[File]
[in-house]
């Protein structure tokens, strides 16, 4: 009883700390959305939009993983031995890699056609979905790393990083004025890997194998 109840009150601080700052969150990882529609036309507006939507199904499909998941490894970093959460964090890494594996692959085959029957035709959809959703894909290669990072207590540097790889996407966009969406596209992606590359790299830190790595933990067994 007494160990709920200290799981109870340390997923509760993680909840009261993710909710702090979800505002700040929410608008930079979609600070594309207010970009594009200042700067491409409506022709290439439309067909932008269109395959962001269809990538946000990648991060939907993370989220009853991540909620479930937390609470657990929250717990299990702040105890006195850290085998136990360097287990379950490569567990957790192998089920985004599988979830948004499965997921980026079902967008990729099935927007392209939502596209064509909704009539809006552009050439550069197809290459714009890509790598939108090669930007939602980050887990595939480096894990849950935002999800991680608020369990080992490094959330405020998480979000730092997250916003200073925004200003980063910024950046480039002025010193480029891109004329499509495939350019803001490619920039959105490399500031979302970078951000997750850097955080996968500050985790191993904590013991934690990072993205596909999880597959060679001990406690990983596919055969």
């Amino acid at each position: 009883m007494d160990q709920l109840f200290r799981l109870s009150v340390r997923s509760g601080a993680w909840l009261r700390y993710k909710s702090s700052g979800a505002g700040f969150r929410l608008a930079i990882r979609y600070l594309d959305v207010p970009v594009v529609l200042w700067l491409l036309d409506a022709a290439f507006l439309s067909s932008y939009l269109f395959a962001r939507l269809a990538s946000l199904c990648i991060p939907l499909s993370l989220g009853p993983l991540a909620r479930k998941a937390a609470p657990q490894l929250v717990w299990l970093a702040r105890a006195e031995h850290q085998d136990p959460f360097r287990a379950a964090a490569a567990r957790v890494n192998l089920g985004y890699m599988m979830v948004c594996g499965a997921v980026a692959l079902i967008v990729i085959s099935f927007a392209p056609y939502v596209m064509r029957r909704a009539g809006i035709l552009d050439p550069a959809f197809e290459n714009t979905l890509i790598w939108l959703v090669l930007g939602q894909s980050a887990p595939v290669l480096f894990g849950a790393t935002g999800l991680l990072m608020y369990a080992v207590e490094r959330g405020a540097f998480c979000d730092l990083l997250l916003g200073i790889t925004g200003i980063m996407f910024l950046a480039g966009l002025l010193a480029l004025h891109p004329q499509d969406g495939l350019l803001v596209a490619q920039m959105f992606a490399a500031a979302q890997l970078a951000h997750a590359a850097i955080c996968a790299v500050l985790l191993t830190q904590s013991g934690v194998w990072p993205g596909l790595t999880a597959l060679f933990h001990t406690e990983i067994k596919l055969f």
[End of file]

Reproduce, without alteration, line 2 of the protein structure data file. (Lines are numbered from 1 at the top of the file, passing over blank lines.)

């Protein structure tokens, strides 16, 4: 009883700390959305939009993983031995890699056609979905790393990083004025890997194998 109840009150601080700052969150990882529609036309507006939507199904499909998941490894970093959460964090890494594996692959085959029957035709959809959703894909290669990072207590540097790889996407966009969406596209992606590359790299830190790595933990067994 007494160990709920200290799981109870340390997923509760993680909840009261993710909710702090979800505002700040929410608008930079979609600070594309207010970009594009200042700067491409409506022709290439439309067909932008269109395959962001269809990538946000990648991060939907993370989220009853991540909620479930937390609470657990929250717990299990702040105890006195850290085998136990360097287990379950490569567990957790192998089920985004599988979830948004499965997921980026079902967008990729099935927007392209939502596209064509909704009539809006552009050439550069197809290459714009890509790598939108090669930007939602980050887990595939480096894990849950935002999800991680608020369990080992490094959330405020998480979000730092997250916003200073925004200003980063910024950046480039002025010193480029891109004329499509495939350019803001490619920039959105490399500031979302970078951000997750850097955080996968500050985790191993904590013991934690990072993205596909999880597959060679001990406690990983596919055969």